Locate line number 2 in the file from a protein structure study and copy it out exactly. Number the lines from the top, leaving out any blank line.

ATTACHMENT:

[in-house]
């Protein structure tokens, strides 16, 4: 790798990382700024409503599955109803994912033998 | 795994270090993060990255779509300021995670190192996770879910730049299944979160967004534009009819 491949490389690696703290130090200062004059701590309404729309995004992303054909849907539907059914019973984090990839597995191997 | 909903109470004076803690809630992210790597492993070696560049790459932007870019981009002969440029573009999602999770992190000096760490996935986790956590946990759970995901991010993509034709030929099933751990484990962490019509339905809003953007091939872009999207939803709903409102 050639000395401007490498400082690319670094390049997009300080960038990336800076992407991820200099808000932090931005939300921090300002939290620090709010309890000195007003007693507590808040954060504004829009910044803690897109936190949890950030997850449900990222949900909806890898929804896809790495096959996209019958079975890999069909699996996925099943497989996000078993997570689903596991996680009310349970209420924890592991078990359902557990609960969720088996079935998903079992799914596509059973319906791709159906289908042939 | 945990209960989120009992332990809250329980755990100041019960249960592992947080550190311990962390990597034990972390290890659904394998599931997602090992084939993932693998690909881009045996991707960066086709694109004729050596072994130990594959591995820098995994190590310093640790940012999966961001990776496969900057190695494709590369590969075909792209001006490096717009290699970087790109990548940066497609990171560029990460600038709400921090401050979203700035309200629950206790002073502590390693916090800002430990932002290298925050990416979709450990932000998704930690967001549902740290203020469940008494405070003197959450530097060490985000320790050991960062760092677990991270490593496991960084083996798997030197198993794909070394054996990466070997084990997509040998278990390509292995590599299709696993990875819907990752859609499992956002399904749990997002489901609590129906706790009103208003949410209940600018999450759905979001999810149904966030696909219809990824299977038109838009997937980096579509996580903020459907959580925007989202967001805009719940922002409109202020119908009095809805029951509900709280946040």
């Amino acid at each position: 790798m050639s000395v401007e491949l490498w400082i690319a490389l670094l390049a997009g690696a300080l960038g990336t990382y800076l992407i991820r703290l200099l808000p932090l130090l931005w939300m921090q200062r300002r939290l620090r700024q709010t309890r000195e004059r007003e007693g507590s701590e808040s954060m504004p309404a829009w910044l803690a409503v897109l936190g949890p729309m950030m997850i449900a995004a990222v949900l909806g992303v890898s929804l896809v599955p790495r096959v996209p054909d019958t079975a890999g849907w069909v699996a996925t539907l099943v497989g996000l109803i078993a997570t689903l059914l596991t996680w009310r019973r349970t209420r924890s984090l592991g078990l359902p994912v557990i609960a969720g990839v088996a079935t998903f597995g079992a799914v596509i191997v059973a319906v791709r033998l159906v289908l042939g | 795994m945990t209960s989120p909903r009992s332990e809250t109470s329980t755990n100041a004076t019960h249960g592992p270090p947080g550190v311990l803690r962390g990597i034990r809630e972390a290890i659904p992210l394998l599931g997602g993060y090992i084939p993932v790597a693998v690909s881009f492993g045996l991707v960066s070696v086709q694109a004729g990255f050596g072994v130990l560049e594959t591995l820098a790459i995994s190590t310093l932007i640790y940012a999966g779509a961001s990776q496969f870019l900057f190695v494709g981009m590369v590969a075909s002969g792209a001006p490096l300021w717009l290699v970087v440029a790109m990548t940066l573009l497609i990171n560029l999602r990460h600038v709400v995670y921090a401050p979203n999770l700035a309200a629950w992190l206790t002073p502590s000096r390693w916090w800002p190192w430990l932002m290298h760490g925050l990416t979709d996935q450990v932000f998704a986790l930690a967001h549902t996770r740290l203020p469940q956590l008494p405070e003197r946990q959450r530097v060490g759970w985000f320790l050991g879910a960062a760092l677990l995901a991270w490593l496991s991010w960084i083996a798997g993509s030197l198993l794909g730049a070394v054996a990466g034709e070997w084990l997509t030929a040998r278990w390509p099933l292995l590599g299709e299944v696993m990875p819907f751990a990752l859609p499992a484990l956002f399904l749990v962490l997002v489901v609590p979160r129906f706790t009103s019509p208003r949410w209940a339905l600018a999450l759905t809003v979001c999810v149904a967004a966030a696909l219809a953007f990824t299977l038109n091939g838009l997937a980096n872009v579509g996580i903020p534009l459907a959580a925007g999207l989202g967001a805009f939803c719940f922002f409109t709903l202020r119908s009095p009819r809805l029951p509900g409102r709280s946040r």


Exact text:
């Protein structure tokens, strides 16, 4: 790798990382700024409503599955109803994912033998 | 795994270090993060990255779509300021995670190192996770879910730049299944979160967004534009009819 491949490389690696703290130090200062004059701590309404729309995004992303054909849907539907059914019973984090990839597995191997 | 909903109470004076803690809630992210790597492993070696560049790459932007870019981009002969440029573009999602999770992190000096760490996935986790956590946990759970995901991010993509034709030929099933751990484990962490019509339905809003953007091939872009999207939803709903409102 050639000395401007490498400082690319670094390049997009300080960038990336800076992407991820200099808000932090931005939300921090300002939290620090709010309890000195007003007693507590808040954060504004829009910044803690897109936190949890950030997850449900990222949900909806890898929804896809790495096959996209019958079975890999069909699996996925099943497989996000078993997570689903596991996680009310349970209420924890592991078990359902557990609960969720088996079935998903079992799914596509059973319906791709159906289908042939 | 945990209960989120009992332990809250329980755990100041019960249960592992947080550190311990962390990597034990972390290890659904394998599931997602090992084939993932693998690909881009045996991707960066086709694109004729050596072994130990594959591995820098995994190590310093640790940012999966961001990776496969900057190695494709590369590969075909792209001006490096717009290699970087790109990548940066497609990171560029990460600038709400921090401050979203700035309200629950206790002073502590390693916090800002430990932002290298925050990416979709450990932000998704930690967001549902740290203020469940008494405070003197959450530097060490985000320790050991960062760092677990991270490593496991960084083996798997030197198993794909070394054996990466070997084990997509040998278990390509292995590599299709696993990875819907990752859609499992956002399904749990997002489901609590129906706790009103208003949410209940600018999450759905979001999810149904966030696909219809990824299977038109838009997937980096579509996580903020459907959580925007989202967001805009719940922002409109202020119908009095809805029951509900709280946040």